A good friend of mine regularly comments, “Dancers shouldn’t talk on stage.” She’s not speaking from a perspective of classicality, but rather one of propriety – as a virtuoso intermedia theatre artist, she suffers from a well-placed – and well-supported – position of “If you can’t do it right, don’t do it.”
Legitimate Bodies Dance Company’s performances Softly Spoken and Mollie and Charlie both feature dancers talking. Watching it, my friend’s judgment chimes more than once in my head. But somehow it works – for the most part, anyway.
Dancers (these dancers in this piece, the tradition of work that they follow) use voice and text much differently than the standard theatrical application – no “character”, no “situation”, little dramatic/aesthetic attention given to the delivery, just the dancer him/herself, talking to you or each other from the “setting” of the stage.
And my friend’s right – when it goes wrong, it goes horribly wrong – bland, insipid, tactlessly blunt, lost in the characterlessness of the remarkably hard-to-understand SELF. But when it works…
Softly Spoken knows itself well. Performer Cristina Goletti provides running commentary, ostensibly to the audience but sometimes more to herself, of her fragmented dancing. She talks about what she’s doing, and why, and in doing so she turns the piece inside out, she lays bare sides of the artistic instinct and process that we as artists usually carefully smooth over before we bring a work to an audience. From the lack of clarity to the lack of grandiose meanings – “yeah, I don’t know why I’m doing this either” – to the occasional lack of focus – “You’re not supposed to look at my underwear right here…” – that we experience from both sides of a performance, the work carries an honesty that is refreshing and very humorous in its relative lack of depth.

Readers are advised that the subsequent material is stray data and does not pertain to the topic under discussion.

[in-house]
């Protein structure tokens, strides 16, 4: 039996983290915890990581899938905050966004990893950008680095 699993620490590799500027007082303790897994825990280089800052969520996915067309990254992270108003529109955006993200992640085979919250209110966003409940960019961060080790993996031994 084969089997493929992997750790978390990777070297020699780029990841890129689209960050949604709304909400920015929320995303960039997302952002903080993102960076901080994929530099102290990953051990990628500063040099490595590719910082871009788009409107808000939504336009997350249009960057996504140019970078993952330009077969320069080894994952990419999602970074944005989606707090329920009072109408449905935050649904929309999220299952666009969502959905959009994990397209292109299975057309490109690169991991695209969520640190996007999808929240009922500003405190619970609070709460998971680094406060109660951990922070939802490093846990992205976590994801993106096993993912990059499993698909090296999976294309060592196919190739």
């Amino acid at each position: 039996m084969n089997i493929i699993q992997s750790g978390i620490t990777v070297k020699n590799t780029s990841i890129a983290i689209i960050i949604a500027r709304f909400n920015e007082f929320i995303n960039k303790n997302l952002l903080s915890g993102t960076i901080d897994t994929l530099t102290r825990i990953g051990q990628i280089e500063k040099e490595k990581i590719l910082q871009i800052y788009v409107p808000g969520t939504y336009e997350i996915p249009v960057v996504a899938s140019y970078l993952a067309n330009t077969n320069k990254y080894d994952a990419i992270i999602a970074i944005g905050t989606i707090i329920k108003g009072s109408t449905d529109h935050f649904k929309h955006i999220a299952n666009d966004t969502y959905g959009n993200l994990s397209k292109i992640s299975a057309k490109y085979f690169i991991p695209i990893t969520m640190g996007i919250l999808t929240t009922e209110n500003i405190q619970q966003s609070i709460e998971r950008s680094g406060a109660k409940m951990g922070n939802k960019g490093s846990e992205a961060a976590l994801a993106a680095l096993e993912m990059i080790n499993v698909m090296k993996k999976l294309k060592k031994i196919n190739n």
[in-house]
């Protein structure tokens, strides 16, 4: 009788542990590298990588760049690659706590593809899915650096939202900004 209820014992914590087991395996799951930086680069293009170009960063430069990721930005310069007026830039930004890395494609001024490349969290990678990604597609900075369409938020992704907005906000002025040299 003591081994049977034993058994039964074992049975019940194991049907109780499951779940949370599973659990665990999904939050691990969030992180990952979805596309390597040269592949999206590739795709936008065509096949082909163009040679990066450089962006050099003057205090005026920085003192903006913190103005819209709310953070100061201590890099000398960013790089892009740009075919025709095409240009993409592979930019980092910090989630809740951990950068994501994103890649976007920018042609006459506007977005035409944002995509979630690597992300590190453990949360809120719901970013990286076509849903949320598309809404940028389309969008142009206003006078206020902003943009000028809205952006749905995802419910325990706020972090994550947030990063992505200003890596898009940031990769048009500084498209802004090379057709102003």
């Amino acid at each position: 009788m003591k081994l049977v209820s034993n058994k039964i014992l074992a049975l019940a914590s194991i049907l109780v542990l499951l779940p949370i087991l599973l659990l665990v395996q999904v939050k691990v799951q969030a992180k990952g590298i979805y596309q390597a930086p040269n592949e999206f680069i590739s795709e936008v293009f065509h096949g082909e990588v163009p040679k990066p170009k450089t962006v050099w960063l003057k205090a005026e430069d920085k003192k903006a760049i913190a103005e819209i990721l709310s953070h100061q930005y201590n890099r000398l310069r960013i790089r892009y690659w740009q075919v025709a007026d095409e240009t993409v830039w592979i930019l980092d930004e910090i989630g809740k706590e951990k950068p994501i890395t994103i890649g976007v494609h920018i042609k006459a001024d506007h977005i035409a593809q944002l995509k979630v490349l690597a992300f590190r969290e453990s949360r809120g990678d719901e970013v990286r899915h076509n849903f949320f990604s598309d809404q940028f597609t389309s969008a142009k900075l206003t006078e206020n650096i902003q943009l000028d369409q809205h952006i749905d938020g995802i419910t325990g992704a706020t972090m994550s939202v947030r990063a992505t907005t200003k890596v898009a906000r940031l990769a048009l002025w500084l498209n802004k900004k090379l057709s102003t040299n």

Goletti’s shy Italian accent provide a sweetness to the proceedings that stop the deconstruction from falling apart, and her undeniable virtuosity in dance lend the work important credibility. And as she lays out what’s about to go down on the stage, you realize (I do, at least) that there’s a comfort in knowing what’s to come that makes the experience of the how that much more compelling.
Where Softly Spoken thrives on this anti-theatrical use of voice, Mollie and Charlie struggles with cogency and coherence. The shift from monolog to dialog remove the audience from the performance, and performers Mollie Wolf and Charlie Dando trade in Goletti’s spontaneity and tongue-in-cheek humor for a calcified sobriety that no longer serves as a dynamic platform for the ‘meaning’ of the work.
Wolf and Dando, both undergrads at CU-Boulder, shine in the work as excellent dancers, bringing an ease, exuberance, and clarity to the work that their speaking doesn’t deliver. They share the stage beautifully, and the act of playing themselves succeeds in movement and physical presence. They ask each other endless questions – “What are you most scared of? Do you like me? Where are you from?” – too broad, too generic to contribute meaningfully to the work; but the great value of live performance lies in our choices of what requires our attention, and good dancing can carry us through.